Back by popular demand, we highlight the ten most significant developments in Canadian labour and employment law in 2015:

  1. Supreme Court of Canada determines “right to strike” is protected under s. 2(d) of the Charter.  In Saskatchewan Federation of Labour v. Saskatchewan, the Supreme Court of Canada confirmed that legislation limiting the right to strike is unconstitutional unless its limits are reasonable and justified in a free and democratic society.  This case establishes a relatively high threshold for justifying laws that limit the right to strike.
  2. Supreme Court of Canada clarifies the legal test for constructive dismissal.  In Potter v. New Brunswick Legal Aid Services Commission, the Supreme Court of Canada confirmed that constructive dismissals arise in two primary forms, including: (1) a single, unilateral act of the employer that breaches an essential term of the contract, or (2) a series of employer acts that, taken together, demonstrate the employer intended to no longer be bound by the contract.  Under the first category, a constructive dismissal may arise when an employee is placed on paid non-disciplinary administrative leave, and such action is not exercised in a proportionate and reasonable manner.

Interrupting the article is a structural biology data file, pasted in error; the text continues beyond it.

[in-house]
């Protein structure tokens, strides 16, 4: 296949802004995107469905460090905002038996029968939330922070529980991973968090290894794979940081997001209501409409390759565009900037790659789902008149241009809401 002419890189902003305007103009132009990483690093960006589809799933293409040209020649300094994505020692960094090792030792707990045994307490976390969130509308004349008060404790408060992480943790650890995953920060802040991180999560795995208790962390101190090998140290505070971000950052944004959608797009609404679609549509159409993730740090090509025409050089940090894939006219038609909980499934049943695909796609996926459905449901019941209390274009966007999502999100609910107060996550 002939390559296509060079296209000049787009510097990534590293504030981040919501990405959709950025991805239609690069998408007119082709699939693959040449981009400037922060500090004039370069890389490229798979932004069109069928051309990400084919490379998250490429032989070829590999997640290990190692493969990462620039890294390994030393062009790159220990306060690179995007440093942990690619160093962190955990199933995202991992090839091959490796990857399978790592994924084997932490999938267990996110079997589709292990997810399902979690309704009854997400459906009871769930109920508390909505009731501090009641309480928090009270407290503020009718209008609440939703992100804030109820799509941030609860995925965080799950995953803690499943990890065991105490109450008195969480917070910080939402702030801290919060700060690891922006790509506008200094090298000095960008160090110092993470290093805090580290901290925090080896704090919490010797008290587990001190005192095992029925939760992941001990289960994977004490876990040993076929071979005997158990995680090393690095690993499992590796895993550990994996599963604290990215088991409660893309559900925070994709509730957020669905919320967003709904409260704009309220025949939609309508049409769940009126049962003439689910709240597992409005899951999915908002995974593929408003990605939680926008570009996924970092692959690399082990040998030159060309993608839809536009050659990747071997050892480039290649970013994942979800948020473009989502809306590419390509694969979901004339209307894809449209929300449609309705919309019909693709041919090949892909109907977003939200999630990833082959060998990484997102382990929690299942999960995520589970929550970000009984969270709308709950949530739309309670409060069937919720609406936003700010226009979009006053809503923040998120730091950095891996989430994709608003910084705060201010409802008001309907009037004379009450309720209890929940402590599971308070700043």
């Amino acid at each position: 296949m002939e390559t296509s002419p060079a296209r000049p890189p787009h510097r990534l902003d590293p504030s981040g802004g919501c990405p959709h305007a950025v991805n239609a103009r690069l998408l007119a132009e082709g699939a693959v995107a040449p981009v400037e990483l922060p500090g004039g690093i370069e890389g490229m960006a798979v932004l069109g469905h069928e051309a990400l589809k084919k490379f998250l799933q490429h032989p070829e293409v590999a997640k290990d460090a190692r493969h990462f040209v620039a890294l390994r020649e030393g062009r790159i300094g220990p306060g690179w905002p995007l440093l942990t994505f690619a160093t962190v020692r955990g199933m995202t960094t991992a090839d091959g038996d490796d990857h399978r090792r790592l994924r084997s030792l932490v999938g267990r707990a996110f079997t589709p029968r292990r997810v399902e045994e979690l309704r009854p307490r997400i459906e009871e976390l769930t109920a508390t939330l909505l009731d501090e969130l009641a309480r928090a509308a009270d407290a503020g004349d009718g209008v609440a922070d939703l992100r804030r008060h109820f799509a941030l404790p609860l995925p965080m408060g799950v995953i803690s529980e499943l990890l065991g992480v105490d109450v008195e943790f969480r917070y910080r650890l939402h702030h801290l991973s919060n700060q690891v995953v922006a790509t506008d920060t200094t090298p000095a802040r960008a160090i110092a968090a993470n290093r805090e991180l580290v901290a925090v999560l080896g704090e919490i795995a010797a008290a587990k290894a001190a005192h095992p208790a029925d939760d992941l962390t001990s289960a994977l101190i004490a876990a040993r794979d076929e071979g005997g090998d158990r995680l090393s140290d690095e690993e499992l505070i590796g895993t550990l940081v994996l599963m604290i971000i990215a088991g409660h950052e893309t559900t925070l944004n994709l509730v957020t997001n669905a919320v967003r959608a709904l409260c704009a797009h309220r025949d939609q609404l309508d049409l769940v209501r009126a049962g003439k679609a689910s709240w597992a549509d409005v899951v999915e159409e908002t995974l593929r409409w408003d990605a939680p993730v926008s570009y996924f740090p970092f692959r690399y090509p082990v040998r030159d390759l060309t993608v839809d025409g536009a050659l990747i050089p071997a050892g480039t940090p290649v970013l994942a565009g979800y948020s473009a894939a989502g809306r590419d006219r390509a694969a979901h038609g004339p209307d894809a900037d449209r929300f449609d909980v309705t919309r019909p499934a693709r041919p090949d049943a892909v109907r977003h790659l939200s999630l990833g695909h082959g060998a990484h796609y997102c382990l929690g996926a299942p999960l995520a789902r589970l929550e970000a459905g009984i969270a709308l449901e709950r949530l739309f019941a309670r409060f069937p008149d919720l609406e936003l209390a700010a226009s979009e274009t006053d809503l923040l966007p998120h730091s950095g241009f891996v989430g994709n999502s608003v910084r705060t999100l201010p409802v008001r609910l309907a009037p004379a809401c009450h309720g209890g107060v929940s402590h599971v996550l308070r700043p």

3. Without cause dismissals permitted in the federal sector.  In Wilson v. Atomic Energy of Canada Limited, the Federal Court of Appeal determined that employees can be dismissed without cause under the Canada Labour Code.  Leave to appeal to the Supreme Court of Canada has been granted in this case.
  4. Substantial changes to the Ontario Employment Standards Act come into force.  Many significant changes to Ontario’s Employment Standards Act came into force in 2015 as a result of Bill 18, including: (i) the elimination of a $10,000 limit on orders for unpaid wages; (ii) increasing the limitation period for unpaid wages claims from six months to two years, and (iii) adopting a system of automatic increases to minimum wage, based on the consumer price index.